This is a big day for some scientists at the Royal Tyrrell Museum of Paleontology.
Earlier this year the museum showed off the remains of an armoured dinosaur recovered from the oil sands near Fort McMurray. Now, the first scientific paper on the new find has been published in the journal Current Biology.
"Most dinosaurs we just know from the bones and we have to use those bones to infer what the animal looked like and how it behaved and how these things evolved," explained Dr. Caleb Brown, who co-authored the report with the Tyrrell's Dr. Don Henderson and others. "In this case we have a lot more than just the bones: we have all the skin, we have some stomach contents, we have the keratinous or horny sheaths from all the body armour."
Along with a description of the nodosaur, a type of ankylosaur without a tail club, the paper gives the new dinosaur a name, Borealopelta markmitchelli.
"Borealopelta means northern shield: it came from north of Fort McMurray and the shield refers to all the plate like bones that are embedded in its skin," outlined Brown. "Markmitchelli honours the preparator, who basically spent five and a half years of his life working on this particular fossil, getting it ready for research and display."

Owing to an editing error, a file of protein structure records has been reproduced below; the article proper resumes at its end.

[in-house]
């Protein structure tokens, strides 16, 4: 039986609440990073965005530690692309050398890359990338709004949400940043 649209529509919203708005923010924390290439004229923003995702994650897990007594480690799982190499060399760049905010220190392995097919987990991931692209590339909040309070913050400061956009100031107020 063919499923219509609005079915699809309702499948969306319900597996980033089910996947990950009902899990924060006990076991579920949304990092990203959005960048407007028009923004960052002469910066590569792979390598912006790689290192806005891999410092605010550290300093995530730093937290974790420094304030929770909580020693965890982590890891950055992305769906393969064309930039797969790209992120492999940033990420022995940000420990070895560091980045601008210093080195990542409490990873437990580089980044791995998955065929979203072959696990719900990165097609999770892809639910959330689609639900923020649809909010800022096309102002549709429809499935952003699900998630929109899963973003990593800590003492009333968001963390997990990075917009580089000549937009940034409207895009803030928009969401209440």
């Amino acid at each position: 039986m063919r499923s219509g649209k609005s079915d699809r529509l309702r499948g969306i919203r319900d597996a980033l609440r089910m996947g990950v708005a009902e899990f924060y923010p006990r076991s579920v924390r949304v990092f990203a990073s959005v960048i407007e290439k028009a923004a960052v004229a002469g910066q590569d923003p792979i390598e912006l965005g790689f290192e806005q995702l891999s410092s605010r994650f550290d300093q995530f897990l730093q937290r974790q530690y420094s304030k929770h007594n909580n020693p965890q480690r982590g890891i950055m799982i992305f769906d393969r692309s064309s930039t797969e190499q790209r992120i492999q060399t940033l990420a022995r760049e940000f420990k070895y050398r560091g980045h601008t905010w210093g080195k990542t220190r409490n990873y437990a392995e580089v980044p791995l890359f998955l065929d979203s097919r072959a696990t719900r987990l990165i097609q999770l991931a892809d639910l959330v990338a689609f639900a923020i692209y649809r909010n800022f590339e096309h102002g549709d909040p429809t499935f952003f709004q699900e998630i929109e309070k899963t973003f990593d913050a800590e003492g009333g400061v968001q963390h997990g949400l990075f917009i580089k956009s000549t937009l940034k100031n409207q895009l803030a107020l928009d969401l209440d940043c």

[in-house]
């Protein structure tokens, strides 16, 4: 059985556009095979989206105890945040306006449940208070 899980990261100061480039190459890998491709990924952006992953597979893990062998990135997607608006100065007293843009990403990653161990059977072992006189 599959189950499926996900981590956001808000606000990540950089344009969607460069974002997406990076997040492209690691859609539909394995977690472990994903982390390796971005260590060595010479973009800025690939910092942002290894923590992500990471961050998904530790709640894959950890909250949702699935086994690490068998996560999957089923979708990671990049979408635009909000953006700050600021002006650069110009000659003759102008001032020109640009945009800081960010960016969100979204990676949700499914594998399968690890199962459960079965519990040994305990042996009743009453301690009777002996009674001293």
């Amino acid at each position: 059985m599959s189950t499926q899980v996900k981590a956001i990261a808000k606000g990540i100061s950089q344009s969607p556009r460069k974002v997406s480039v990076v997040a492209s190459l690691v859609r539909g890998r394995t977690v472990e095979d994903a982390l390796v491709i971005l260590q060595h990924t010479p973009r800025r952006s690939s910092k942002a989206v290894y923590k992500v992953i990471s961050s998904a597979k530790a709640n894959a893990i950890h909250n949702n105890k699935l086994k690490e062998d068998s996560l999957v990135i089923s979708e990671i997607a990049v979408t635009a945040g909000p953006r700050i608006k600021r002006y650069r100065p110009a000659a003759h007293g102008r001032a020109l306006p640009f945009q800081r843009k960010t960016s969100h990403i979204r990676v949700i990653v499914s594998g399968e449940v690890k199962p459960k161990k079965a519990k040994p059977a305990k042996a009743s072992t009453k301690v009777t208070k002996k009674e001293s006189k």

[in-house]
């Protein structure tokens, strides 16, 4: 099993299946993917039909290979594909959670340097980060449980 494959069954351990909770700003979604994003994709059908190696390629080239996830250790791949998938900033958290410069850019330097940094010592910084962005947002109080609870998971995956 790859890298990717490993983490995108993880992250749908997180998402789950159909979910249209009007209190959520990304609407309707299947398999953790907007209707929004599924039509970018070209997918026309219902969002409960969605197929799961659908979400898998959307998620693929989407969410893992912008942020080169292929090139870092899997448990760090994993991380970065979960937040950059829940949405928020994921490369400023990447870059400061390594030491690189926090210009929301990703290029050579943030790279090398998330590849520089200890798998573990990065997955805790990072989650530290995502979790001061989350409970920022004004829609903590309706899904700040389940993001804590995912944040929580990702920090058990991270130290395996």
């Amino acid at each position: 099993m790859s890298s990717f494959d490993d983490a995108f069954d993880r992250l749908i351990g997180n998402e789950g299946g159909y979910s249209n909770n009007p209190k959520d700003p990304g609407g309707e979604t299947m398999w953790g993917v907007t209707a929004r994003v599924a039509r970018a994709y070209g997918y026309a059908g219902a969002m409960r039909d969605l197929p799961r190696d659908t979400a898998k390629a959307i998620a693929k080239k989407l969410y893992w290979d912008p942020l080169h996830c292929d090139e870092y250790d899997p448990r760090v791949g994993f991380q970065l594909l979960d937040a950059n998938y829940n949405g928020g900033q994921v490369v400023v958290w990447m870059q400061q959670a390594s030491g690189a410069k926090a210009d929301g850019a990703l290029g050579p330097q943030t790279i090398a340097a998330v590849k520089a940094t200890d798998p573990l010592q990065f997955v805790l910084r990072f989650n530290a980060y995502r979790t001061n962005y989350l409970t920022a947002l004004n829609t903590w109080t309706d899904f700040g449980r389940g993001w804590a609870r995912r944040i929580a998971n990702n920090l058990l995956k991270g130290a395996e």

"The first paper that comes out just kind of skims the first cream, the very basic research on it," he cautioned. "We'll continue researching it and I'm sure there are other scientists that will want to come and see it as well, so I think this thing will be researched for many years."
The paper's official title is Brown et al., An Exceptionally Preserved Three-Dimensional Armored Dinosaur Reveals Insights into Coloration and Cretaceous Predator-Prey Dynamics, Current Biology (2017), http://dx.doi.org/10.1016/j.cub.2017.06.071